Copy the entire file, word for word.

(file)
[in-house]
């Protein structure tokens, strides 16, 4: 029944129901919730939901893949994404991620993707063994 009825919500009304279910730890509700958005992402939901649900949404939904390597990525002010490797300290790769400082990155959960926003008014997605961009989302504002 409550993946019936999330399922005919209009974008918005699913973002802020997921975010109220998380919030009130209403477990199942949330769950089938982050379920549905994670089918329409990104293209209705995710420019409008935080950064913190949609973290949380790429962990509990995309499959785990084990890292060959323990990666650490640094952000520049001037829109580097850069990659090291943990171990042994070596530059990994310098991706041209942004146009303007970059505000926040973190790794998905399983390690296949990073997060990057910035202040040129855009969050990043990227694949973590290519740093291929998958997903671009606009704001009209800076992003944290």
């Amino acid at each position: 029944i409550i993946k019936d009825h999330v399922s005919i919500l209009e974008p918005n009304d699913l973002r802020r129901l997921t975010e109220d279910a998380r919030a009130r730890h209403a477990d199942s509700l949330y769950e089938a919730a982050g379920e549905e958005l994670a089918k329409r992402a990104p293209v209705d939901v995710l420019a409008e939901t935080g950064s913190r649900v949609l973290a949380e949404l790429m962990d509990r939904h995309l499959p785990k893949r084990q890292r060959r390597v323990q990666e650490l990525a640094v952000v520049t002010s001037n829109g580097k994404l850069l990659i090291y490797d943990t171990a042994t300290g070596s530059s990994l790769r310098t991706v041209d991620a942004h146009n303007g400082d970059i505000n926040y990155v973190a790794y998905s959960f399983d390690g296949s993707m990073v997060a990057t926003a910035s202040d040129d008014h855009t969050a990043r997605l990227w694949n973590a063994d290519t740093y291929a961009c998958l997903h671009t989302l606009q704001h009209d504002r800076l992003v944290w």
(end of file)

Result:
[in-house]
């Protein structure tokens, strides 16, 4: 029944129901919730939901893949994404991620993707063994 009825919500009304279910730890509700958005992402939901649900949404939904390597990525002010490797300290790769400082990155959960926003008014997605961009989302504002 409550993946019936999330399922005919209009974008918005699913973002802020997921975010109220998380919030009130209403477990199942949330769950089938982050379920549905994670089918329409990104293209209705995710420019409008935080950064913190949609973290949380790429962990509990995309499959785990084990890292060959323990990666650490640094952000520049001037829109580097850069990659090291943990171990042994070596530059990994310098991706041209942004146009303007970059505000926040973190790794998905399983390690296949990073997060990057910035202040040129855009969050990043990227694949973590290519740093291929998958997903671009606009704001009209800076992003944290």
């Amino acid at each position: 029944i409550i993946k019936d009825h999330v399922s005919i919500l209009e974008p918005n009304d699913l973002r802020r129901l997921t975010e109220d279910a998380r919030a009130r730890h209403a477990d199942s509700l949330y769950e089938a919730a982050g379920e549905e958005l994670a089918k329409r992402a990104p293209v209705d939901v995710l420019a409008e939901t935080g950064s913190r649900v949609l973290a949380e949404l790429m962990d509990r939904h995309l499959p785990k893949r084990q890292r060959r390597v323990q990666e650490l990525a640094v952000v520049t002010s001037n829109g580097k994404l850069l990659i090291y490797d943990t171990a042994t300290g070596s530059s990994l790769r310098t991706v041209d991620a942004h146009n303007g400082d970059i505000n926040y990155v973190a790794y998905s959960f399983d390690g296949s993707m990073v997060a990057t926003a910035s202040d040129d008014h855009t969050a990043r997605l990227w694949n973590a063994d290519t740093y291929a961009c998958l997903h671009t989302l606009q704001h009209d504002r800076l992003v944290w």